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Epidural Injections

The membrane covering the spinal cord and nerve roots is called the dura. A narrow space surrounding the dura is called the epidural space. Nerves leave the spine through the epidural space and travel to the rest of the body. If these nerve roots become irritated and inflamed from a damaged disc or severe arthritis of the spine, pain may occur in areas the nerves travel to. We use fluoroscopy (X-ray) to carefully and accurately place steroid added to injection into the epidural space to decrease nerve root inflammation, accelerate healing and give pain relief. Indications:Disc herniation (sciatica), Radicular Pain, Spinal Stenosis, Cancer Pain

Facet Injections

When low back pain, thoracic pain, or neck pain originates from facet joints (located at the back of each vertebra on each side), facet joint injections that include local anesthetic and a steroid may reduce inflammation and provide pain relief. Zen Pain and Wellness doctors use fluoroscopy (X-ray) to accurately place the injection. Alternatively, the nerve to the facet joint may be blocked using a local anesthetic. If adequate pain relief is observed, radiofrequency lesioning may be used on the nerve branches to help provide long-term pain relief.Indications:Back pain, Neck pain Whiplash, Painful facet arthritis, Cervicogenic headaches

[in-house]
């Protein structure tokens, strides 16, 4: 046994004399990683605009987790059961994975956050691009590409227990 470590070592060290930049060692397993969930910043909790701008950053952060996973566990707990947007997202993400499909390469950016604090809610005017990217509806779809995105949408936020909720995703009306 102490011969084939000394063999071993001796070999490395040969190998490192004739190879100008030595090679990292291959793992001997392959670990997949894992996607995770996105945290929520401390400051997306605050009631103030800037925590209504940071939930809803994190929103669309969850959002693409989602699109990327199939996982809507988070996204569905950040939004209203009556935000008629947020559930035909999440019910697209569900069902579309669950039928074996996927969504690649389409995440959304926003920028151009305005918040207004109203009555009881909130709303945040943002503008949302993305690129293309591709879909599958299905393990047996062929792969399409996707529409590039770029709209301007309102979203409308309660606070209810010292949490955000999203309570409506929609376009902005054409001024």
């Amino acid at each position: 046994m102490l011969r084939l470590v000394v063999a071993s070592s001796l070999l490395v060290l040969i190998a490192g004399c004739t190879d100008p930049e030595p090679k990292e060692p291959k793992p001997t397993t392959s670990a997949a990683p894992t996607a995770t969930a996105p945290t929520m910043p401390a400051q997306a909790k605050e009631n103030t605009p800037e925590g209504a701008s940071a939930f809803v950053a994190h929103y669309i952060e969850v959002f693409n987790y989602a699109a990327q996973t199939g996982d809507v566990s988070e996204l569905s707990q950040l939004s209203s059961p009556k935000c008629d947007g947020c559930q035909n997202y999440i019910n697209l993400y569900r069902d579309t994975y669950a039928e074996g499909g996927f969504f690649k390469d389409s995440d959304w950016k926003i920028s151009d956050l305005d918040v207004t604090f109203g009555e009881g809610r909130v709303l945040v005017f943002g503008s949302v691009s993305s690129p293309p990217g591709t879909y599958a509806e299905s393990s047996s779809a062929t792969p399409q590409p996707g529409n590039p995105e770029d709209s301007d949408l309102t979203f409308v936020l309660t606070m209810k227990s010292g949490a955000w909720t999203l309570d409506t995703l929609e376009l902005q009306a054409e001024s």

Medial Branch Blocks

Medial branch blocks (MBBs) are a minimally-invasive, non-surgical treatment that are used for arthritis-related neck and back pain. This pain management technique works by reducing the inflammation and irritation in the facet joints of the spine that is causing your pain. An exciting aspect of this pain relief modality is that, if it successful, a more long-term treatment option called radiofrequency ablation of the medial branch can be employed.

Spinal Cord Stimulation

This relatively new treatment consists of a highly sophisticated, small computer that’s implanted under the skin. It delivers a low-voltage signal through fine wires to the spinal cord, or selected nerves and masks the pain sensation with a pleasant tingling or massaging sensation.Indications:Intractable nerve injury pain, failed back syndrome, complex regional pain syndrome (formerly known as Reflex Sympathetic, some headaches).